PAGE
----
"I tried to discourage her from giving it to me, but she kept on insisting," he says. "It sat on my bookcase for a few years, like a decoration."
But seven years later, Hill can't stop playing with the thing. The simple, nine-holed recorder has become his primary means of self expression and tension release. It's also defied some musicians who regard the minimalist woodwind as an inferior device. In fact, when manned by Hill, the recorder is transformed -- and so is he.
"I play the recorder to separate myself from the stress of life being like it is now," says Hill, a 65-year-old former postal worker now living on disability income in Denver. "I take it everywhere I go, because it's a comfort to me. And it's a good conversation piece. It's better than carrying a gun. You get attention just like somebody packing a pistol, but it's good, positive attention. And people of all ages -- babies, little kids, people older than me -- they all like it."
Hill is hoping that local CD-buyers will like his music, too. Two years ago, he produced an album of recorder music; his plans to release it on disc were shelved when he was injured in a rollover accident in Iowa while driving a friend's kid back to Denver. Now recovered from his injuries, Hill is ready to reveal his masterpiece, which bears the rather unwieldy title Wishing You Love, Peace, Health, Happiness, Strength, Sense, Faith, Hope, Charity, Wisdom, Courage, Patience, Tolerance, Understanding, Virtue, and last but not least, Wealth. (Take that, Fiona Apple.) The disc, recorded before he began performing regularly, features Hill playing eleven blues and jazz standards over a dubbed-in crowd.
"I came up with a dream: a million-seller CD," he says. "If they can sell a million rap CDs of profane, vulgar music, I should be able to sell a million CDs of something soothing and relaxing."
On a recent Wednesday night, Hill carried out his campaign at the Paradox Lounge, a friendly, working-class establishment on South Broadway. Two dozen people filled the front of the bar, listening to a string of acoustic strummers and electrified groups play classic-rock covers and folky fare. Hill stepped onto the stage, pulled his recorder from the side pocket of his painter's jeans and breathed into his first tune, "Bronze Is More Precious Than Gold." An original that Hill penned for his granddaughter, it's a beautiful, airy jazz number, played on the most unlikely of jazz instruments.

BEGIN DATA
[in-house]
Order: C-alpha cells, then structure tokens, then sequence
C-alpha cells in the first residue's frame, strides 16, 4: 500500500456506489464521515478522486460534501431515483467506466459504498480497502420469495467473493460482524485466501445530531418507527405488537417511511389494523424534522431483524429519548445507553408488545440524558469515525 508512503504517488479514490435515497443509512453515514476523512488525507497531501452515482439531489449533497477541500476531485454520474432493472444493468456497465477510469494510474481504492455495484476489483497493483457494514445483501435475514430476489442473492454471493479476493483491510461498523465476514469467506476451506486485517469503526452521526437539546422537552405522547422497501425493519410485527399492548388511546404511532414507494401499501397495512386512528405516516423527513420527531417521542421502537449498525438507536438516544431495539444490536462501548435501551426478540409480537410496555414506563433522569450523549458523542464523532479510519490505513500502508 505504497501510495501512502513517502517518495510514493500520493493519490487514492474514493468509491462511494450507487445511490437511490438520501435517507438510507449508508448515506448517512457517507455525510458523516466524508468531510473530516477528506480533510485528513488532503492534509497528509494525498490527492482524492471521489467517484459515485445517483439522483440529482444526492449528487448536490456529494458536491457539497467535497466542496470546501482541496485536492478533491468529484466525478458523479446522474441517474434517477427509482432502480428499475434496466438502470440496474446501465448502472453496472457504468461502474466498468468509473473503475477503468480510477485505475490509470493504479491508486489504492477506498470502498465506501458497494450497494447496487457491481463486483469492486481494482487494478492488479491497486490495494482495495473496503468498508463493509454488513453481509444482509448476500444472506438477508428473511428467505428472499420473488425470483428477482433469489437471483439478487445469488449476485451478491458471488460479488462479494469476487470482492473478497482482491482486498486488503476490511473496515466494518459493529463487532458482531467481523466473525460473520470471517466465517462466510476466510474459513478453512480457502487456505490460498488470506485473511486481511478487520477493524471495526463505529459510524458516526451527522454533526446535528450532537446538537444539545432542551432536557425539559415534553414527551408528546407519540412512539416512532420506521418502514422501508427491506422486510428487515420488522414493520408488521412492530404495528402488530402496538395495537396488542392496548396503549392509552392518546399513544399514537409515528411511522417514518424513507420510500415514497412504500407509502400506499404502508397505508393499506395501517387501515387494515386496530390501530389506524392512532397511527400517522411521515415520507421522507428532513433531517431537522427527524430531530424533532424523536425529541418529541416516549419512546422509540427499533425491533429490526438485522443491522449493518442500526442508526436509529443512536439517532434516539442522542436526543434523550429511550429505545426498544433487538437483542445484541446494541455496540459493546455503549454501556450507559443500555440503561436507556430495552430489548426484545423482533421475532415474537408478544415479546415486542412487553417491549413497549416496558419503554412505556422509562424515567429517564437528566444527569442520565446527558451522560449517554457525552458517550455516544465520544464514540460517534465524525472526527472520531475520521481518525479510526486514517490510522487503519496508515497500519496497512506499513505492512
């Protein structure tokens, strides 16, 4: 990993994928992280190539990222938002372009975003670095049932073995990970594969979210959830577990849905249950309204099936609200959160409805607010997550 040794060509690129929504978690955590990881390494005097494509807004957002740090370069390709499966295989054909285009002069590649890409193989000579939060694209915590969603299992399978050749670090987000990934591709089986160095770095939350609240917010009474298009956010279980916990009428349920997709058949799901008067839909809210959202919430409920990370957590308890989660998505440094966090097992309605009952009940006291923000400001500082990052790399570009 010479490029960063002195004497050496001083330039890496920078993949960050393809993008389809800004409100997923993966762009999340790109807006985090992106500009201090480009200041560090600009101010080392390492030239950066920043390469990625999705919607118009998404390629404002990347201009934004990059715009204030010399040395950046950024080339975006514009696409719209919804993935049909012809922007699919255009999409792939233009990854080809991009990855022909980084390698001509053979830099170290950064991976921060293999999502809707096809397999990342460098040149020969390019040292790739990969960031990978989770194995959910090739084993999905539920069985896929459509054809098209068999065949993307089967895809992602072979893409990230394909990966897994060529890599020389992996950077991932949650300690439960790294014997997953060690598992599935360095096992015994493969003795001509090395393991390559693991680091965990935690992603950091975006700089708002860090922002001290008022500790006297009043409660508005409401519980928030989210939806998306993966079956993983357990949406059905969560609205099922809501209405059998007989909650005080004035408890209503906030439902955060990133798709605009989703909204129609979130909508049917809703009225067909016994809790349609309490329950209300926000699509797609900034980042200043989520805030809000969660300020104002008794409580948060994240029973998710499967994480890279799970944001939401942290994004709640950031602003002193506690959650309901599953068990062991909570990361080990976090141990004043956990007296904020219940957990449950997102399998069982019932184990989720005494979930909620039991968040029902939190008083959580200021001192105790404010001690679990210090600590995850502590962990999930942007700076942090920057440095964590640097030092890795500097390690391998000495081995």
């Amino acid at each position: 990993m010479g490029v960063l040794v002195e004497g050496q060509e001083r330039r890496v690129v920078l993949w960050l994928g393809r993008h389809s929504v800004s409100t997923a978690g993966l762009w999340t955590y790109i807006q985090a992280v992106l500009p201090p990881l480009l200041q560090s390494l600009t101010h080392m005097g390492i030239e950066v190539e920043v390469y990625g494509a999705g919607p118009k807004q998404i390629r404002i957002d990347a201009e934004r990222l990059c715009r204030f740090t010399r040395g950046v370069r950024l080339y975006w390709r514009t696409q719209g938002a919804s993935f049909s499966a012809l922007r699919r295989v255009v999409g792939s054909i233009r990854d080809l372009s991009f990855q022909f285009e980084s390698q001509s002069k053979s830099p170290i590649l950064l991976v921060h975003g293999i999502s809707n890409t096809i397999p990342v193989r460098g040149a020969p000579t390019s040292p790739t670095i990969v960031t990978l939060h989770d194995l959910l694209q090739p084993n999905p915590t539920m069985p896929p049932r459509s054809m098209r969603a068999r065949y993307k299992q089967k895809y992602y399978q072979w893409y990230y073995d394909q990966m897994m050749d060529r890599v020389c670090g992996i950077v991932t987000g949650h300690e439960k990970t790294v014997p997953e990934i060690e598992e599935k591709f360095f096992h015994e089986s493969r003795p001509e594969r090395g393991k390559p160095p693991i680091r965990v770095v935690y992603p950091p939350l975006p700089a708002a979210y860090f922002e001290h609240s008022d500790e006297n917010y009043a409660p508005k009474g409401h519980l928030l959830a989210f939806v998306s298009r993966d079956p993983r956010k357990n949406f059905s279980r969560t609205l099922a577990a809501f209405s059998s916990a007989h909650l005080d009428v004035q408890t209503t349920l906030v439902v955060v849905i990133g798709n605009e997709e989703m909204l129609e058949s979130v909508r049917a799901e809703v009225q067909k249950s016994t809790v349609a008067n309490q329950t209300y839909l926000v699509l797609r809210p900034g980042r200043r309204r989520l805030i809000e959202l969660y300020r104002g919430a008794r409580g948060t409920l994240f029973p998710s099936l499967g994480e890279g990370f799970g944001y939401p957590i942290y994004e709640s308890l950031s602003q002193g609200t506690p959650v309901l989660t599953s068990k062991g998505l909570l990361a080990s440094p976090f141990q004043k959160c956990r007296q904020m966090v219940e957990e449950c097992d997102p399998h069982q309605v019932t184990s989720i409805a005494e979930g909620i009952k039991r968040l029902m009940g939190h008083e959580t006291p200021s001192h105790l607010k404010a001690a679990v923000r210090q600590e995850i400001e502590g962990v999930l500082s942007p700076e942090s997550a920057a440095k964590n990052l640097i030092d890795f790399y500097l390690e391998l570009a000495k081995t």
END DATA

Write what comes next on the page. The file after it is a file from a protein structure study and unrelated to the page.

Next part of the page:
The audience, bombarded all night by amplified music and bar chatter, went quiet.
Eyes closed, Hill blew haunting, almost Native American-sounding notes, his fingers floating and falling over the recorder. When the song ended, the audience members -- many of whom had seen Hill perform before -- exploded in roaring applause, as if the home team had just scored the winning basket. Hill smiled, then slipped into a jazzy, wistful version of "Summertime," the melody sounding especially brittle and poignant as it sighed through the recorder with bent blues notes, expert trills and passages of pure, whistled wonder.
"Look how quiet the bar has gotten," a man seated at the bar said. A modern Kokopelli playing a child's instrument, Hill accomplished a minor miracle in the tough open-stage environment: He iced the room.
Numerous ancient cultures have used relatives of the recorder, and the modern-day version has been a staple of classical music for centuries. But its place in modern music has been limited to a few new-age artists, composers and musical ensembles who capitalize on the recorder's blood-pressure-dropping sound. Amateur groups embrace the instrument as a musical focal point for social activity, while others, such as the Littleton-based American Recorder Society, focus on keeping it alive.
One reason the recorder is out of the pop consciousness, says ARS director Brock Erickson, is that "for so many years, it's been used as a tool for introducing elementary-school children to a melodic instrument at an early age. It has that 'not-a-real-instrument' kind of reputation. You play it until it's time to get in the band and play a real instrument."
Hill says he's repeatedly run up against that kind of thinking. "I've heard it expressed to me like that a thousand times," Hill says. "People see me with it and think, 'He must be taking that up to his grandkids.' You get looks." Over the past few years, Hill's attempts to sit in with other groups have been met with plenty of looks -- and much resistance from dubious players. But the few musicians who have welcomed him have been fascinated, he says, and come away with a new opinion of the recorder's potential.